The Pressure Of Answering Uncomfortable Questions From Your Children
I can say with certainty that with all the planning for and generally obsessing about motherhood, I’ve never actually considered that answering questions would be a parenting challenge. But here I am, absolutely knee-deep in that territory.
My small human is almost four. He’s at the stage where he speaks really clearly but we still get very excited and proud when he presents a new word or phrase to us. I must say that it is a particularly lovely phase of being his mother because the conversations we have are really special. They are fun and actually becoming increasingly more... meaningful? He’s asking me how and why things work the way they do and most importantly he is talking about how he feels.
In the midst of all the “good stuff” has come an unexpected challenge for me as a mum. I’m noticing that the questions that he is posing are becoming increasingly more difficult to answer. It started out quite mild shall we say. He might ask me why it’s important to eat healthily and where that would be an easy question to answer for an adult, it’s a little trickier when the sounding board is a three-year-old. Before you have even finished a sentence you are met with a “but why” and more often than not you end up discussing something so far removed from the original topic.
Recently the questions have scared me a little bit. The fear is steeped in the pressure of “getting it right” because the questions are connected to important things. Do you ever just have those moments where you stop and think about the fact that you are quite literally moulding a human being? A person who arrived on this planet as perfection and somehow you have to help direct them in to a happy and healthy future where their goals, morals and well-being is as high as possible. That is a serious task and every single time my son poses an uncomfortable or challenging question I find myself starkly aware of that responsibility.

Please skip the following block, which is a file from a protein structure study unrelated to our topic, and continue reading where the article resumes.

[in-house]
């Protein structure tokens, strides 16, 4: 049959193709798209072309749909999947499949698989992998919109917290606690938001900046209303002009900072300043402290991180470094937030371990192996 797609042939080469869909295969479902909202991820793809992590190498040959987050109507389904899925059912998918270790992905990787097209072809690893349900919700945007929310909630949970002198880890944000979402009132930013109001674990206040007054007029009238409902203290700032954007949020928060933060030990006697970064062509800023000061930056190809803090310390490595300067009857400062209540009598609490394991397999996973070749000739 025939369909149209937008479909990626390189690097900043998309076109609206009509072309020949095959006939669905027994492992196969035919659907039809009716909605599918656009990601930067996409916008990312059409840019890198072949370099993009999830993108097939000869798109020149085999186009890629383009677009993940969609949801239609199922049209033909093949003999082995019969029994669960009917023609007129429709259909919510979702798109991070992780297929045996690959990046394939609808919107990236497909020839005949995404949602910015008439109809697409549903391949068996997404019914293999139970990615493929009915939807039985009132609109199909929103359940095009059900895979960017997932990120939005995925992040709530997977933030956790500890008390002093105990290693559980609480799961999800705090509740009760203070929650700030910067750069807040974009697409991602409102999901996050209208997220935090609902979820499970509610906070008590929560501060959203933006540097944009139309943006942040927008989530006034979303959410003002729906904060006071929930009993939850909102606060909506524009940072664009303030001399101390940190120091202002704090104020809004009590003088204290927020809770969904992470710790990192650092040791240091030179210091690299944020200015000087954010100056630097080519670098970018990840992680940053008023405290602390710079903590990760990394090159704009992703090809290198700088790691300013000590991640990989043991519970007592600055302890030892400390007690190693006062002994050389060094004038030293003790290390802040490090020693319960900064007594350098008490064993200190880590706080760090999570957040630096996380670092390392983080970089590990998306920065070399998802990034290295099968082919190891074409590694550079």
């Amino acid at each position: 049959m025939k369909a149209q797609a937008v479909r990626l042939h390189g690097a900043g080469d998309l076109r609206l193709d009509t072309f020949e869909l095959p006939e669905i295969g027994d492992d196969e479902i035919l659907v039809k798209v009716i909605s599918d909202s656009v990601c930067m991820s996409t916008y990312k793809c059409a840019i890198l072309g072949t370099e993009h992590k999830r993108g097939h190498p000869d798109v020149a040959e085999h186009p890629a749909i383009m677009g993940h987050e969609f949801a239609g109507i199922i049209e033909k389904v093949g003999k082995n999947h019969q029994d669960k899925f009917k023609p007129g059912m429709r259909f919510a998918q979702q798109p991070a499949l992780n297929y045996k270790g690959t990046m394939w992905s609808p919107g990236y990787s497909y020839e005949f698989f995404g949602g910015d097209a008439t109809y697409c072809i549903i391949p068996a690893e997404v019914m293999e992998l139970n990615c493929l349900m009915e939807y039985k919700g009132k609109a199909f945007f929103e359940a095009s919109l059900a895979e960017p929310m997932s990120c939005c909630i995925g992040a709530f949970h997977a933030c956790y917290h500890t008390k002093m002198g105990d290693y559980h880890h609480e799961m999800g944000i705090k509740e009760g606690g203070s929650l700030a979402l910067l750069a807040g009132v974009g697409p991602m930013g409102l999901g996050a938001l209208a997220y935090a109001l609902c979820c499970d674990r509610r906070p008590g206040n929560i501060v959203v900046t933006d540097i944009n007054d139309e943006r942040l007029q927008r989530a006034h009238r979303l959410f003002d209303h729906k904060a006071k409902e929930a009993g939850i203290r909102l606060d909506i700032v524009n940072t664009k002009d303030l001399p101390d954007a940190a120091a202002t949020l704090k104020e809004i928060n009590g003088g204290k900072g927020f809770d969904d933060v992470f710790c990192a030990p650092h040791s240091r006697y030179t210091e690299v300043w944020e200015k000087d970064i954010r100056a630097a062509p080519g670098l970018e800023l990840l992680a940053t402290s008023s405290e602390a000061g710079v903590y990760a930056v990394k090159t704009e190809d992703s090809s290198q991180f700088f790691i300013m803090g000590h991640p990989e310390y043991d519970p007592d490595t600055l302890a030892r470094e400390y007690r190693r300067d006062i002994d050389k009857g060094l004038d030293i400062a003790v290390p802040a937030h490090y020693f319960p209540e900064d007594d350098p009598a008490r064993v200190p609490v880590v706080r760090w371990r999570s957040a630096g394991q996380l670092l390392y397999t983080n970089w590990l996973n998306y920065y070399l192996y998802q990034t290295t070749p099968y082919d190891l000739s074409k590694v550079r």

This week’s question was about death and I truly was not expecting those words to leave his precious jam-filled mouth. It caught me completely off guard. I was tidying up after lunch and was greeted with a really casual “Mammy what does dead mean?”. I’ll admit that my instinct was to change the subject. In fact, I think I muttered something about it being something that he didn’t have to worry about until he was much older but that confused him even more and I immediately berated myself for such a poor approach. About ten minutes later he returned with the very same question phrased slightly differently. He was wondering if “die is when you keep fighting till it’s over?”. On the one hand, I wanted to laugh because actually what he said was quite poignant. But on the other, my heart started racing because I don’t know where he picked up the curiosity to ask about death, or perhaps more worryingly where he picked up his explanation. I immediately launched into guilt regarding too much screen time YouTube.
That night I found myself wondering how I might have explained it differently. I thought about the fact that parents might approach the topic very differently depending on their morals, belief systems and religion but I was none the wiser about how to frame our approach. For now, the topic hasn’t come up again but it’s just another example of one of those casual human-shaping questions that really stop me in my tracks.
Written by Tracey Quinn staff writer at Family Friendly HQ.